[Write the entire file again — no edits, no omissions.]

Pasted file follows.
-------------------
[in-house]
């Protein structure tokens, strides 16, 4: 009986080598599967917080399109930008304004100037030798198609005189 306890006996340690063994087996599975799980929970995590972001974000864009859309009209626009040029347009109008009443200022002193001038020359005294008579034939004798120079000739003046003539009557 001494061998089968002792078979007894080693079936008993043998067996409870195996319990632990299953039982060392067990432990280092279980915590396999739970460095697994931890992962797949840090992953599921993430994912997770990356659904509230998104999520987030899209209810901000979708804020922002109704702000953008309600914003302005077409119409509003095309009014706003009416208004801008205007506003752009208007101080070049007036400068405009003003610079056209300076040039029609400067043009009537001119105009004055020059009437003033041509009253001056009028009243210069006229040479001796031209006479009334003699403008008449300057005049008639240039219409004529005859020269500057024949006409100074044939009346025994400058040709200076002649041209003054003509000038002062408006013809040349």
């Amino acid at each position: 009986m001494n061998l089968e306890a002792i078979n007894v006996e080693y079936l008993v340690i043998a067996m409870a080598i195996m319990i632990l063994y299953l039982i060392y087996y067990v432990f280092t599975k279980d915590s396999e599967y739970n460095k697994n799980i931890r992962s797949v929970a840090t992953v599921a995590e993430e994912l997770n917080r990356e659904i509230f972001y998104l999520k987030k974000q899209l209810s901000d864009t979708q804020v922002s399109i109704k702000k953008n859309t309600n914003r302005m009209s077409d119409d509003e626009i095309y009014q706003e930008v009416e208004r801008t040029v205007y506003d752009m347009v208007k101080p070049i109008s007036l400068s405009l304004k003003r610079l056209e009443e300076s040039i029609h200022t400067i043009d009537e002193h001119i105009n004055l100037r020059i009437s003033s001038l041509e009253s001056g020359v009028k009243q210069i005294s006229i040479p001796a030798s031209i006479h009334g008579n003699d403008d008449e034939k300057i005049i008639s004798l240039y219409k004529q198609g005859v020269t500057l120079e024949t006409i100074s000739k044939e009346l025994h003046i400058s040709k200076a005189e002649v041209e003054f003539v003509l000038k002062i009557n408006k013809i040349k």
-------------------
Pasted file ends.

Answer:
[in-house]
């Protein structure tokens, strides 16, 4: 009986080598599967917080399109930008304004100037030798198609005189 306890006996340690063994087996599975799980929970995590972001974000864009859309009209626009040029347009109008009443200022002193001038020359005294008579034939004798120079000739003046003539009557 001494061998089968002792078979007894080693079936008993043998067996409870195996319990632990299953039982060392067990432990280092279980915590396999739970460095697994931890992962797949840090992953599921993430994912997770990356659904509230998104999520987030899209209810901000979708804020922002109704702000953008309600914003302005077409119409509003095309009014706003009416208004801008205007506003752009208007101080070049007036400068405009003003610079056209300076040039029609400067043009009537001119105009004055020059009437003033041509009253001056009028009243210069006229040479001796031209006479009334003699403008008449300057005049008639240039219409004529005859020269500057024949006409100074044939009346025994400058040709200076002649041209003054003509000038002062408006013809040349």
């Amino acid at each position: 009986m001494n061998l089968e306890a002792i078979n007894v006996e080693y079936l008993v340690i043998a067996m409870a080598i195996m319990i632990l063994y299953l039982i060392y087996y067990v432990f280092t599975k279980d915590s396999e599967y739970n460095k697994n799980i931890r992962s797949v929970a840090t992953v599921a995590e993430e994912l997770n917080r990356e659904i509230f972001y998104l999520k987030k974000q899209l209810s901000d864009t979708q804020v922002s399109i109704k702000k953008n859309t309600n914003r302005m009209s077409d119409d509003e626009i095309y009014q706003e930008v009416e208004r801008t040029v205007y506003d752009m347009v208007k101080p070049i109008s007036l400068s405009l304004k003003r610079l056209e009443e300076s040039i029609h200022t400067i043009d009537e002193h001119i105009n004055l100037r020059i009437s003033s001038l041509e009253s001056g020359v009028k009243q210069i005294s006229i040479p001796a030798s031209i006479h009334g008579n003699d403008d008449e034939k300057i005049i008639s004798l240039y219409k004529q198609g005859v020269t500057l120079e024949t006409i100074s000739k044939e009346l025994h003046i400058s040709k200076a005189e002649v041209e003054f003539v003509l000038k002062i009557n408006k013809i040349k």